Profiles: 2008 Parkinson's Advocates in Research Training
The 25 graduates of PDF's 2008 Inaugural Clinical Research Learning Institute have been actively working to increase knowledge of clinical research throughout the PD community and serving as advocates within the clinical research process.
Here are some highlights from four of last year’s graduates, or clinical research liaisons. If you are inspired by their stories, consider applying to PDF's 2010 Learning Institute.
Sister Mary C. Daniel, O.P., M.Ed., M.Th.
Sr. Mary brought to the Learning Institute her experiences as a leader of a local PD support group and as a teacher, administrator and regional superintendent of schools for the Archdiocese of New Orleans, LA.
Already an active Parkinson’s educator previous to the Learning Institute, Sr. Mary has continued her PD community outreach, but now emphasizes to others how important it is to be willing to participate in clinical studies. Her message seems to have had an impact: at least 15 people with Parkinson’s who have heard it have gone on to sign up for a trial for the first time.
In May, Sr. Mary was one of the first individuals to represent people with Parkinson’s at the annual meeting of the Parkinson Study Group (PSG), a nonprofit, cooperative group of 400 investigators, coordinators and scientists who conduct clinical trials at 126 sites throughout the US and Canada.
Susan J. Foster, R.N., B.S.N., M.A.
Ms. Foster has more than 25 years of experience in clinical research, sales training and product marketing in the pharmaceutical industry.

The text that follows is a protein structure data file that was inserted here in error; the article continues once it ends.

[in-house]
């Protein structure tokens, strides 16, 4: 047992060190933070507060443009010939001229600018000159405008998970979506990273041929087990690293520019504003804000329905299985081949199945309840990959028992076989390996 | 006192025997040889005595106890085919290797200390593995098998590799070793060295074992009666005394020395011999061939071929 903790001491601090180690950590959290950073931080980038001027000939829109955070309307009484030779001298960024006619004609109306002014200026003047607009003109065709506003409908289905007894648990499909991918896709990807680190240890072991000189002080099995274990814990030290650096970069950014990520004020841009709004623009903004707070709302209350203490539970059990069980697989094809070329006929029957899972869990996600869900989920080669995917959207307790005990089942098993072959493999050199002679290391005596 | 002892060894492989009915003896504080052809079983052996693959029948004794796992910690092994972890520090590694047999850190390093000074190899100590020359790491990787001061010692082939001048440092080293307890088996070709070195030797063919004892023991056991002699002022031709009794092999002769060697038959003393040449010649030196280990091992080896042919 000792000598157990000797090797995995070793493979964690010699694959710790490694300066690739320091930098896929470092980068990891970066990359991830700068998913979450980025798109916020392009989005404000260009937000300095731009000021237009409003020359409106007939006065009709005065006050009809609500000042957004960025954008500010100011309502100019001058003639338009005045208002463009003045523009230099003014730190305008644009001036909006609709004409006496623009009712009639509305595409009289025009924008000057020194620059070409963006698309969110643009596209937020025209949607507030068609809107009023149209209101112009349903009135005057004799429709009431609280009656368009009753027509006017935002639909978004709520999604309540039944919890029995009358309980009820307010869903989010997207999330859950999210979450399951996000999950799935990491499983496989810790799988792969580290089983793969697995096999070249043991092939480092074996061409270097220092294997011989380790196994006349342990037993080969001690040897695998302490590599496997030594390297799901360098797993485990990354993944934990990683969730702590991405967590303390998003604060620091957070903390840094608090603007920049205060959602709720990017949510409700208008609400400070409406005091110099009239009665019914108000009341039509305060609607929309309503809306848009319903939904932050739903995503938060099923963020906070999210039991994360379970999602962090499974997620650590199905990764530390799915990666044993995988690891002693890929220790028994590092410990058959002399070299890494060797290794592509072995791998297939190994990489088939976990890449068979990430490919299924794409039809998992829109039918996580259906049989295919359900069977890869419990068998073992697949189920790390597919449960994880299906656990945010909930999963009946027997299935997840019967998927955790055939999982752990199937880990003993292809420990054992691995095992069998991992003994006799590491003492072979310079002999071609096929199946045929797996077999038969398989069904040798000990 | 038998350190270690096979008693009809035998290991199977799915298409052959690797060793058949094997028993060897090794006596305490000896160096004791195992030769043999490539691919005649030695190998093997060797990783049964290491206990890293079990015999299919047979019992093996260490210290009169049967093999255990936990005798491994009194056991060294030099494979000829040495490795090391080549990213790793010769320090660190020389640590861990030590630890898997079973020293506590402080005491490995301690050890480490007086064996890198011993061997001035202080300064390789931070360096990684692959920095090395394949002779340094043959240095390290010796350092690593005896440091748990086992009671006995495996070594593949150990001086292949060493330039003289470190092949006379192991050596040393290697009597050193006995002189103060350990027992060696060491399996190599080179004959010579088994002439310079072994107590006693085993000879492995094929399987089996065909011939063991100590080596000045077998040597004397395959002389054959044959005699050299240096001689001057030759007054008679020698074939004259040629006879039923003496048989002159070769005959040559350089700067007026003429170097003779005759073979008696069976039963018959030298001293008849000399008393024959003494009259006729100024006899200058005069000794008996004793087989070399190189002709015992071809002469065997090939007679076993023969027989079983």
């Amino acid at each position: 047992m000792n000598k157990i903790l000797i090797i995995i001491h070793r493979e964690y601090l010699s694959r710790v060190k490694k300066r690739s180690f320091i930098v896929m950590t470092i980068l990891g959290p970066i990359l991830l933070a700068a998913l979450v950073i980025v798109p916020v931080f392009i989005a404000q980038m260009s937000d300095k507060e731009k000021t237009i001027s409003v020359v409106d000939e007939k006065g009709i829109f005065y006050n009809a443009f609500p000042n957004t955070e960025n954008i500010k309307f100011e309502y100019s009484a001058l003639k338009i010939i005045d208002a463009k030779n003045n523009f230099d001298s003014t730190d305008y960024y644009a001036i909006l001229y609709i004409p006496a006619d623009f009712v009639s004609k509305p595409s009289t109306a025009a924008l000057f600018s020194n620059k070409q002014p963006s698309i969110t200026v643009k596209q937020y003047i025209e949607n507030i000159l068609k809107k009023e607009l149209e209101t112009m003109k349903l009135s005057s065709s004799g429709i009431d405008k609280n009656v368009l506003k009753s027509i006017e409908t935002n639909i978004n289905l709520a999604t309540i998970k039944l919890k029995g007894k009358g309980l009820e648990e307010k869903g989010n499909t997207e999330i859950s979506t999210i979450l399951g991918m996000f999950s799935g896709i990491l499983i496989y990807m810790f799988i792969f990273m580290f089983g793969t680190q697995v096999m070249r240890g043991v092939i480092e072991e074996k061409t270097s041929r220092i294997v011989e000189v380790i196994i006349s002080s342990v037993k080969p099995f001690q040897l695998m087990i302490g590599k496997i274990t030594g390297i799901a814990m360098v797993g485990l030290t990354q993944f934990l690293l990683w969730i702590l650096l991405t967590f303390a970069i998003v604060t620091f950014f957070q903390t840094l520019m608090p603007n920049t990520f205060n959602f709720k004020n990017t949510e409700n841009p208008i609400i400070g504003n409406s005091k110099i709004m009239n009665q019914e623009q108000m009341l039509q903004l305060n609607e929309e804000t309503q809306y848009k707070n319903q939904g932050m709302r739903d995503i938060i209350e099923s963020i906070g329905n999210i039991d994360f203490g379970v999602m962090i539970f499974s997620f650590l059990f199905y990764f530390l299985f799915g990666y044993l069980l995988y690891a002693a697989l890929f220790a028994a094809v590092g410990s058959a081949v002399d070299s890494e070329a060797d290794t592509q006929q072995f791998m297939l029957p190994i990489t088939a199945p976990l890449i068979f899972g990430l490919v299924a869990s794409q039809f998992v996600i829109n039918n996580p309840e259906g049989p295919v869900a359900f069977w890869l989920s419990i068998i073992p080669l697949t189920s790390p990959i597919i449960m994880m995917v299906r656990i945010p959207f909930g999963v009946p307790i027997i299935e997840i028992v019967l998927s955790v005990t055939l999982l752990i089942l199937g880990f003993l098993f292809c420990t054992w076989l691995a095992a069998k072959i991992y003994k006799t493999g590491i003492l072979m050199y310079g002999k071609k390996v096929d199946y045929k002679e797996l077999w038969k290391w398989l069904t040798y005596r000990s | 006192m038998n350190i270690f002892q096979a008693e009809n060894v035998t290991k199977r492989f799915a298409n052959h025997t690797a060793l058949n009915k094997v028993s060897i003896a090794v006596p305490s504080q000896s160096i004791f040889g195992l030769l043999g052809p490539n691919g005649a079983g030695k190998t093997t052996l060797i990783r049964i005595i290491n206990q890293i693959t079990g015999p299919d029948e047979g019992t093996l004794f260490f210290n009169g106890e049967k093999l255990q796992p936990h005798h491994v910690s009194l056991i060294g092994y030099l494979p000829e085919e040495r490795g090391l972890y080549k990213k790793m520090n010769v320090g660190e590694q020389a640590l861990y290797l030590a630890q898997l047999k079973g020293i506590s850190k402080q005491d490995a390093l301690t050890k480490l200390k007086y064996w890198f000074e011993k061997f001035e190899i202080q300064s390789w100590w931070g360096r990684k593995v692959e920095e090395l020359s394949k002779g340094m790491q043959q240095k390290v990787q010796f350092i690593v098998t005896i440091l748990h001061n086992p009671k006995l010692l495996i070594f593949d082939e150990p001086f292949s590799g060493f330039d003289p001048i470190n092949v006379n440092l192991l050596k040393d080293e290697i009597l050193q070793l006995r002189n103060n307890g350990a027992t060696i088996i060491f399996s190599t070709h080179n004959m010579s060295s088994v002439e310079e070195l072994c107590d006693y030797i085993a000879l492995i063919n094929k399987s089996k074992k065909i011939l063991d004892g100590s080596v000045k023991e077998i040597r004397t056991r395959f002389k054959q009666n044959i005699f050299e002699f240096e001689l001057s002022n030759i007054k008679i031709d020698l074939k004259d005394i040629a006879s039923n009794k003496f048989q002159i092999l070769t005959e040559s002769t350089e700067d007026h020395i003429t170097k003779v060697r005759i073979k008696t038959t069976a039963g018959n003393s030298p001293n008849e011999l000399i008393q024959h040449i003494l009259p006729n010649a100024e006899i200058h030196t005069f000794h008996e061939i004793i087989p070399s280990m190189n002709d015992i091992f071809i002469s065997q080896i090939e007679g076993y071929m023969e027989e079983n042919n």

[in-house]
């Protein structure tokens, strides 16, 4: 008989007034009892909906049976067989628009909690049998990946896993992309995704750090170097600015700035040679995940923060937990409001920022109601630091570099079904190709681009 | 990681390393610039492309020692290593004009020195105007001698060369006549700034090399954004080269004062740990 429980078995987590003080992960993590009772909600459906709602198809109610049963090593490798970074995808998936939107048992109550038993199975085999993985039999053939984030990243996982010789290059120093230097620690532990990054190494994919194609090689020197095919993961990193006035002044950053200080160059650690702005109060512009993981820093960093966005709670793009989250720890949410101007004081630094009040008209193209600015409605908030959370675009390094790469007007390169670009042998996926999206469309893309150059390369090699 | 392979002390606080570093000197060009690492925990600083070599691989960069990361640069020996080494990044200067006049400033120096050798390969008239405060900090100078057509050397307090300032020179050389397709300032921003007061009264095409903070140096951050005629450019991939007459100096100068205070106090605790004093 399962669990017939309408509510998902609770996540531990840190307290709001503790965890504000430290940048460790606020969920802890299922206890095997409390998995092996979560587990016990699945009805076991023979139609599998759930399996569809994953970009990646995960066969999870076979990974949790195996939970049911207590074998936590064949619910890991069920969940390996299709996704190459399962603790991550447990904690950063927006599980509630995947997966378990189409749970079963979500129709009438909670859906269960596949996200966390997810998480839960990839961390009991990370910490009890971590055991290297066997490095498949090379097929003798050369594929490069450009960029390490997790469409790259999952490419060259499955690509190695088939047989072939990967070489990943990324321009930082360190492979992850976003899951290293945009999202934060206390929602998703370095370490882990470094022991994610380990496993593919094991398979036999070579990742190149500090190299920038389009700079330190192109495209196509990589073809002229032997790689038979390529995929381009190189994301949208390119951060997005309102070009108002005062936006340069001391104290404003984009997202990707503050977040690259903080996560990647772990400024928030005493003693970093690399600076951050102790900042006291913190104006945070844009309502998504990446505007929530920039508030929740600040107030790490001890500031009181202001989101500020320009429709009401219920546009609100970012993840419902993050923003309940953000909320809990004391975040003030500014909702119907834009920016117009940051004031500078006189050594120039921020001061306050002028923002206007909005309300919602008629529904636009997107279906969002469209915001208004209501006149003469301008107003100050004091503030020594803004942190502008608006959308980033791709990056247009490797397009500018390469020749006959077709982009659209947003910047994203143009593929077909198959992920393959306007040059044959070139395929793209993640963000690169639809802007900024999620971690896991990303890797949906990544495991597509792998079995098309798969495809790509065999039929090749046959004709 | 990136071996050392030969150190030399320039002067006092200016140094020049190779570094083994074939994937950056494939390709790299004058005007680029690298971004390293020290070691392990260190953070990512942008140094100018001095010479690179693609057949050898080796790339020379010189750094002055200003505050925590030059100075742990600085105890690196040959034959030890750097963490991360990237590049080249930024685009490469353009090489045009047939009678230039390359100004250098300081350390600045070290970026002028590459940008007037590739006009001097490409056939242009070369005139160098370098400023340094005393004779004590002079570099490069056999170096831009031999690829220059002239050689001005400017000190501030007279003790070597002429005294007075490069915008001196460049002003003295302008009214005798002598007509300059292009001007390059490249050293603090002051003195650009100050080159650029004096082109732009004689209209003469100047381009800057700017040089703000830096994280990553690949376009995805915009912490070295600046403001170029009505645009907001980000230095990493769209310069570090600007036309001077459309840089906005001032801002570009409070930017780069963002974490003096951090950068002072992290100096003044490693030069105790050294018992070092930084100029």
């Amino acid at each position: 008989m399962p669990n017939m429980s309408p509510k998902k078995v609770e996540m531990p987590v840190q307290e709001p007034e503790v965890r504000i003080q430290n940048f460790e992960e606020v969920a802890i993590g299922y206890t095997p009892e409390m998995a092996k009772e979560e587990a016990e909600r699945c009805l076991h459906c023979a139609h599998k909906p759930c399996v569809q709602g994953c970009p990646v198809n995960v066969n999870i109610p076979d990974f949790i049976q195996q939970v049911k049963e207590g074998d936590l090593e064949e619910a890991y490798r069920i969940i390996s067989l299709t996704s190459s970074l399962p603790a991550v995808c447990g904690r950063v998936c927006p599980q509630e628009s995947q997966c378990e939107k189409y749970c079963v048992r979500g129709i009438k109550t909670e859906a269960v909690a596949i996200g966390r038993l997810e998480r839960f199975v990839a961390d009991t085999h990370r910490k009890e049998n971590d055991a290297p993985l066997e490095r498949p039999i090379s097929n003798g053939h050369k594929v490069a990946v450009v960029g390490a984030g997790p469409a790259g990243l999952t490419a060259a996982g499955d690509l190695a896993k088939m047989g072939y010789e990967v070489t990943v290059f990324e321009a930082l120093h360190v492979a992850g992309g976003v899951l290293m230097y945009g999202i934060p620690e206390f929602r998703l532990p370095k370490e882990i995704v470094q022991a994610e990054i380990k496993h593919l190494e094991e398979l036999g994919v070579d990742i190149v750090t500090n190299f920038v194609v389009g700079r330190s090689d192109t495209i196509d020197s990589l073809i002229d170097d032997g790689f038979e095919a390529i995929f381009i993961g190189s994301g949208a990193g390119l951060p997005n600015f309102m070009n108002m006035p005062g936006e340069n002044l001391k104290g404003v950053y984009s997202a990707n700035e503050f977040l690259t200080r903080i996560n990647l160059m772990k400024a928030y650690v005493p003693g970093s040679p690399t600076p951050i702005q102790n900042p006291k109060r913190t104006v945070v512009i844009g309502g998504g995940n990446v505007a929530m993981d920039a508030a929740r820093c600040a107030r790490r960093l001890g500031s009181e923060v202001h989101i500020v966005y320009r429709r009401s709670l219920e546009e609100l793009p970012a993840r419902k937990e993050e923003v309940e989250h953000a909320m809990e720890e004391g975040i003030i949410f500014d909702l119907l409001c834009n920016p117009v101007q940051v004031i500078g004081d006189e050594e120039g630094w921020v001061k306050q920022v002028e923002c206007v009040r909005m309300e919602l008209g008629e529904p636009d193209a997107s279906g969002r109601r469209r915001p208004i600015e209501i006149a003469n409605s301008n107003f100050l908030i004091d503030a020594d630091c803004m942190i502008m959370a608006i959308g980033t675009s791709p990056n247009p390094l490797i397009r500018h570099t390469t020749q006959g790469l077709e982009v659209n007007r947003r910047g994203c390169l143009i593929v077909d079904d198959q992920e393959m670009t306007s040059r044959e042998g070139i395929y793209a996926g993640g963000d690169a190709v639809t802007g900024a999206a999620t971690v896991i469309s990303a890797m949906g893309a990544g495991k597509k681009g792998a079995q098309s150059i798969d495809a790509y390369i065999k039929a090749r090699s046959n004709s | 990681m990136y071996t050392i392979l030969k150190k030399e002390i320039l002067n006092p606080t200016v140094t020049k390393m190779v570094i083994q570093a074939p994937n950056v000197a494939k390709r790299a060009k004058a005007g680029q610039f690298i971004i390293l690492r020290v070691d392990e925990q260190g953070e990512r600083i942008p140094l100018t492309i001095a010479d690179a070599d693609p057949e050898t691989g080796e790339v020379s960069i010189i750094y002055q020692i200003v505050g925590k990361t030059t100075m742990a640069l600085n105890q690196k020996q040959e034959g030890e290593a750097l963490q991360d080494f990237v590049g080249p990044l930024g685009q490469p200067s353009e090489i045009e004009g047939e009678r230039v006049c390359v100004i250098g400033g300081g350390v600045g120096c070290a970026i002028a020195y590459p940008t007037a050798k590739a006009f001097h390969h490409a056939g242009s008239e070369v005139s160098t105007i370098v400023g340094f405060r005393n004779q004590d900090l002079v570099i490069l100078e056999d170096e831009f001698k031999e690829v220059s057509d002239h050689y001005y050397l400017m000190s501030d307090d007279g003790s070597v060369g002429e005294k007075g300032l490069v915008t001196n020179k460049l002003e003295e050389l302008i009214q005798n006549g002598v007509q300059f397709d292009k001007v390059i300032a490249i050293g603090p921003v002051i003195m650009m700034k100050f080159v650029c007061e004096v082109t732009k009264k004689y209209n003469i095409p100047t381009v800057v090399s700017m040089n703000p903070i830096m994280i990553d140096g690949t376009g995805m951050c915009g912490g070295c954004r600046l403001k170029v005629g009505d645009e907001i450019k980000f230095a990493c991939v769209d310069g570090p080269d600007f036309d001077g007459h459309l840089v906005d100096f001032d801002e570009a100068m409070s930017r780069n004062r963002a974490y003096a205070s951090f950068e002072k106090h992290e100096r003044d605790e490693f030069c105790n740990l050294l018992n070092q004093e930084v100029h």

Ms. Foster is now a patient advocate for a Stanford University affiliated Stem Cell Research Oversight committee. In this position, she will review stem cell research projects for nonprofit groups that may not have the resources to do so themselves, providing the studies with the vital patient perspective. Ms. Foster also provided this patient perspective in May, when she joined Sr. Mary as one of the first people with PD to attend the annual PSG meeting.
Mr. Robledo, an elementary school reading specialist in Midland, TX, previously worked for the Texas Department of Human Services.
In his new role, Mr. Robledo has given presentations about clinical study involvement to local support groups, community groups and health fairs. He will soon be featured in a two-part special on Parkinson’s produced by a CBS affiliate television station. Mr. Robledo has a special interest in raising awareness about clinical research within minority communities and has spoken to the Black Ministers Alliance about this issue.
Mr. Wertheimer is Professor Emeritus of Mathematics at Connecticut College and both co-facilitator and co-founder of the Connecticut Parkinson’s Working Group (CPWG) in New Haven, CT.
Since the Learning Institute, he has used CPWG’s print newsletter and website to educate his community about clinical research and has also led information sessions at the Institute for Neurodegenerative Disorders. In collaboration with local research groups, he is planning an annual CPWG meeting that will be devoted solely to clinical research. The CPWG also recently became a partner of PDtrials, a collaborative initiative led by PDF and supported by many other PD organizations that is dedicated to increasing awareness about clinical studies.
The Next Class
These four graduates and the now nearly 70 graduates from the 2008 and 2009 Learning Institutes have done much to spread the word about Parkinson’s clinical studies. To build upon the foundation laid by this group, PDF is now accepting applications for the 2010 Clinical Research Learning Institute, to be held in October. Are you interested in learning more about the 2010 Learning Institute or applying to attend?